TROY, Mo. -- Attorney General Jay Nixon's office is reviewing a report by the Missouri State Highway Patrol into the deaths of two men shot by a Lincoln County sheriff's deputy. No time frame has been determined for when the attorney general's office might make a determination on the report, and the office could not say what issues it will examine while the review is continuing, said spokesman Jim Gardner on Thursday.
A lawyer for the deputy, Joe McCulloch, said he thinks authorities will determine the officer had reason to fear for his safety when he shot the two men.
The deputy has not been publicly identified.
The two men killed were Michael Brown, 23, of Troy, and Tyler Teasley, 22, of Silex. They and four other people were seated in Teasley's extended-cab pickup truck the night of Oct. 23 when the deputy fired shots through the truck's rear window.
Teasley was the driver and Brown a passenger. Both were shot in the head.
Two women in the truck previously have said the deputy had no reason to fear for his safety. They said the truck did slowly move backward because Teasley left the truck in neutral and then forgot to put his foot on the brake.
McCulloch said he believes that a finding will be made that Teasley's truck backed up with enough force to damage a reinforced bar installed on the front of the deputy's patrol car. Such bars are used to help push disabled vehicles.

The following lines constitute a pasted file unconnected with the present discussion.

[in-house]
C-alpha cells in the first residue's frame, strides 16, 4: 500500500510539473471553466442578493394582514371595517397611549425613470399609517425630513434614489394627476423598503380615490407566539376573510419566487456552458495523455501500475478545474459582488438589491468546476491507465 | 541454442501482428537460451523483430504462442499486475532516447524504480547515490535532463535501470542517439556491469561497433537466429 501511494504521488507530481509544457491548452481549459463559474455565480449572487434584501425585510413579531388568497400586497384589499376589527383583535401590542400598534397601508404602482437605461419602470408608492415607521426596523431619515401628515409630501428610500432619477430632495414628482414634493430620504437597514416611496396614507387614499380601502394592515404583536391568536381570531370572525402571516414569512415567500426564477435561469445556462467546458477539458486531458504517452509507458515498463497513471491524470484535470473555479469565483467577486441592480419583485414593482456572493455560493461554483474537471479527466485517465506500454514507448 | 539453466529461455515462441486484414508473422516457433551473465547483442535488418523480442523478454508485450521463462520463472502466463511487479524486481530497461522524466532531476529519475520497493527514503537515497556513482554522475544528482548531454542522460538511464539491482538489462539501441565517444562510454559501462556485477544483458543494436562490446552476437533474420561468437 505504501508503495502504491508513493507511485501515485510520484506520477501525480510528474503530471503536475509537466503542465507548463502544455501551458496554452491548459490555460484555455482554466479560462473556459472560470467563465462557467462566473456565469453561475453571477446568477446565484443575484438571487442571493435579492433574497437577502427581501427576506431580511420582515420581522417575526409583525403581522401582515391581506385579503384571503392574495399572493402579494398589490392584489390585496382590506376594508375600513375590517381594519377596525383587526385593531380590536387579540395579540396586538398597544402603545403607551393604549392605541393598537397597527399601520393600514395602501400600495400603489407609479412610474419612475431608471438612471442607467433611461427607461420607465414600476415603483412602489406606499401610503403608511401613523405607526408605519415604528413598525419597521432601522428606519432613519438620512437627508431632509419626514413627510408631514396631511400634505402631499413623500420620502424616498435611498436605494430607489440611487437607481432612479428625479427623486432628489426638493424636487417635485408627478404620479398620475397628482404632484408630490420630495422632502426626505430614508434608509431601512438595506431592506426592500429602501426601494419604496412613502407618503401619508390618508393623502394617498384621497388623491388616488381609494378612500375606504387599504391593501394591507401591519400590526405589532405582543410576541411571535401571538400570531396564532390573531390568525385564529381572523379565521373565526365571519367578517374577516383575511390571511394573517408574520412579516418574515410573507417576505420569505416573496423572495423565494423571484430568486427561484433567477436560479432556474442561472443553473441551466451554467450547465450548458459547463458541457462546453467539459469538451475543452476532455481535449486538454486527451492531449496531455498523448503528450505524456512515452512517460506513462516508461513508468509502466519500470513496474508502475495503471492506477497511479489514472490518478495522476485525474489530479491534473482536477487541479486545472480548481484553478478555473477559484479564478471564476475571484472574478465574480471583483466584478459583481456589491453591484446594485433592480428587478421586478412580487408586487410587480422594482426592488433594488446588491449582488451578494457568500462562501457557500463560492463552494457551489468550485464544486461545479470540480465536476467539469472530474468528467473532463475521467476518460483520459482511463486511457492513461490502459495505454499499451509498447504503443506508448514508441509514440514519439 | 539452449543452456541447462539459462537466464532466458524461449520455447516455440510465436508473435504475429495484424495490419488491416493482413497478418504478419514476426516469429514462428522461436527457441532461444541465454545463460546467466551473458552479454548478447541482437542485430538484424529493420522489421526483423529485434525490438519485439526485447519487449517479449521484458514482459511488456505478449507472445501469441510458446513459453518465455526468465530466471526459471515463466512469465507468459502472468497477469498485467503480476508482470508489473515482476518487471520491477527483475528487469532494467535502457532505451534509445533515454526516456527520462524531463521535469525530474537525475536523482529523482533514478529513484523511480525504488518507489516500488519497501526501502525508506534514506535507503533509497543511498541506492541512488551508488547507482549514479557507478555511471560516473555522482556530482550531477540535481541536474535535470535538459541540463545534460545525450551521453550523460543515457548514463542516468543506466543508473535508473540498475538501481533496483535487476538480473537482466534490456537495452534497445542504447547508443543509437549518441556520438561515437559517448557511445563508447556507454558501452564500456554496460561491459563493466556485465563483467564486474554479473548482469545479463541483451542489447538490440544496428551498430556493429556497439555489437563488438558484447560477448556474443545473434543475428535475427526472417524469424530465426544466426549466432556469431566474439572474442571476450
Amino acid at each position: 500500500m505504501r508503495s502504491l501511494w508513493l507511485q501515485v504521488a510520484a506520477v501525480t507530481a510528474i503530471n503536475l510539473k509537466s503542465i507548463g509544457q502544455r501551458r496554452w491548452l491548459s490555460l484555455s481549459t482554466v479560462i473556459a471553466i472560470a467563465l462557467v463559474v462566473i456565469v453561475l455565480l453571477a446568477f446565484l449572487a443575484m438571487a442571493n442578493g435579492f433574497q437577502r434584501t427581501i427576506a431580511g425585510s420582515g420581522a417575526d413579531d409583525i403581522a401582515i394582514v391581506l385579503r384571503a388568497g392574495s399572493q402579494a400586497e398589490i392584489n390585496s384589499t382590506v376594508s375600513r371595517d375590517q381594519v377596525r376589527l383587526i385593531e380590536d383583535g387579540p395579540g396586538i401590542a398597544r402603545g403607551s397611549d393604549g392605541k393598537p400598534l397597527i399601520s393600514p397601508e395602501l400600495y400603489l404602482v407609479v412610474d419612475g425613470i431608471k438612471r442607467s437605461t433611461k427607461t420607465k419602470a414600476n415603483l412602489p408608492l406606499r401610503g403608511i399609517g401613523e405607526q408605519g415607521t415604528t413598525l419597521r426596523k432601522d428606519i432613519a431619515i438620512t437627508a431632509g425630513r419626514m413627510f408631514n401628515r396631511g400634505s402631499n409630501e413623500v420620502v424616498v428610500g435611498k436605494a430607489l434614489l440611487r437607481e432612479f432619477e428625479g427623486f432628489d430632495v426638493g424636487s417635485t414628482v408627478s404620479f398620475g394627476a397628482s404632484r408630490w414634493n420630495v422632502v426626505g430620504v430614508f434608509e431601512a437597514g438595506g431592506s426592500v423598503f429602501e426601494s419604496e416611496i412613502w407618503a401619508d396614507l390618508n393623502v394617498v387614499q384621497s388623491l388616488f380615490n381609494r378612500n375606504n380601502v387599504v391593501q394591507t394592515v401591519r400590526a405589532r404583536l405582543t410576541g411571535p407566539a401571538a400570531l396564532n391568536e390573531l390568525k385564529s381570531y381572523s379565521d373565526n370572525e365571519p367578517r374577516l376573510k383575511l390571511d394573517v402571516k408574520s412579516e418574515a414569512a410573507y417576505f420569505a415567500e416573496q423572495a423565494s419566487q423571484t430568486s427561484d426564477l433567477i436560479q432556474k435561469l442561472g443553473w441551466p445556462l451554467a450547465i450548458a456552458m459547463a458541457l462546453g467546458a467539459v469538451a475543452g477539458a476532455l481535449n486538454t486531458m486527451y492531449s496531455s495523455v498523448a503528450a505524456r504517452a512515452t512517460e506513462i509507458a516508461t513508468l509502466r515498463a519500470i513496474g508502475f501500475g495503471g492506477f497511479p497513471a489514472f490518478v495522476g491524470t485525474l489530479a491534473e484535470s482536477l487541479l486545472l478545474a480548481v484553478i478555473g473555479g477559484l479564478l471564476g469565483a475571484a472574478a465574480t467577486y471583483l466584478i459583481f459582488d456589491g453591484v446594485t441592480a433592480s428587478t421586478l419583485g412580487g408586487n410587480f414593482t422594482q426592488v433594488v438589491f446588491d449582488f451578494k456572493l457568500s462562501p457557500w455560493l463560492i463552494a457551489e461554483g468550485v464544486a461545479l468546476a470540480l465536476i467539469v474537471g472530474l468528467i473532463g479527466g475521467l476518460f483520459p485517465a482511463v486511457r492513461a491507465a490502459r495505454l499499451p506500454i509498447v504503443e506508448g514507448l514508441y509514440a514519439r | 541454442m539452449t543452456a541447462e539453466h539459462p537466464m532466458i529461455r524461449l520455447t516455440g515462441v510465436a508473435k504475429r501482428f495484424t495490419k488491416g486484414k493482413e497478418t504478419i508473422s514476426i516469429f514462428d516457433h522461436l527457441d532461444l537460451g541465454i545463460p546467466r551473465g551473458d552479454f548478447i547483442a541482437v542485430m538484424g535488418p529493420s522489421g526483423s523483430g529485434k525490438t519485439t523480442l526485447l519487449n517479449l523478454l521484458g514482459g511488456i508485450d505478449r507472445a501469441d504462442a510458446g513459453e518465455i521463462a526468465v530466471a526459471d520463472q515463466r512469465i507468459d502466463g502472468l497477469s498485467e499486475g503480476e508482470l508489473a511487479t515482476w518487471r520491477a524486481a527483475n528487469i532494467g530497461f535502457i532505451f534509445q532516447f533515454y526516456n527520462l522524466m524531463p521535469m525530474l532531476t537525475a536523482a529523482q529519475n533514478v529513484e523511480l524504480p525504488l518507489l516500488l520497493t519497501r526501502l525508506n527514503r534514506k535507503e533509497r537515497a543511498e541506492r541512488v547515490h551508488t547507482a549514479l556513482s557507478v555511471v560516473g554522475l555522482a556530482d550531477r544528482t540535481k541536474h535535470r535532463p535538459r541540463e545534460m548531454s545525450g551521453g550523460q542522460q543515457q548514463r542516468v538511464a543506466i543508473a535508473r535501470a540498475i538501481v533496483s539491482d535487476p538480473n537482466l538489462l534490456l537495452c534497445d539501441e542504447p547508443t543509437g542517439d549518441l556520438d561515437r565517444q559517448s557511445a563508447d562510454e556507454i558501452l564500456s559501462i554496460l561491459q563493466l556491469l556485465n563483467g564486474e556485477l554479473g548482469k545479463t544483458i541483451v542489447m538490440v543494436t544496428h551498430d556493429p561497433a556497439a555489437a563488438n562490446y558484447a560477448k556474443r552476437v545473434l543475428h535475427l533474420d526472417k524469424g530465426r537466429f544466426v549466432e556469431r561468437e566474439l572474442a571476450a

The deputy is on paid leave while the shootings are investigated. The shootings happened in the driveway of a home just off Highway 47 west of Troy.
The deputy, parked on a side road, saw Teasley's westbound truck speed past on Highway 47, Lincoln County authorities have said. The deputy turned on his patrol car's emergency lights and pursued.
The truck turned off the highway and pulled into a driveway with its headlights off, in what authorities called an unsuccessful effort to elude the deputy.
The deputy stopped his car behind the truck and approached the vehicle, then fired from a distance of 20 feet when the truck moved backward, authorities said.
A deputy can use deadly force if he reasonably believes he is in immediate threat of death or serious injury.
St. Louis Post-Dispatch: www.stltoday.com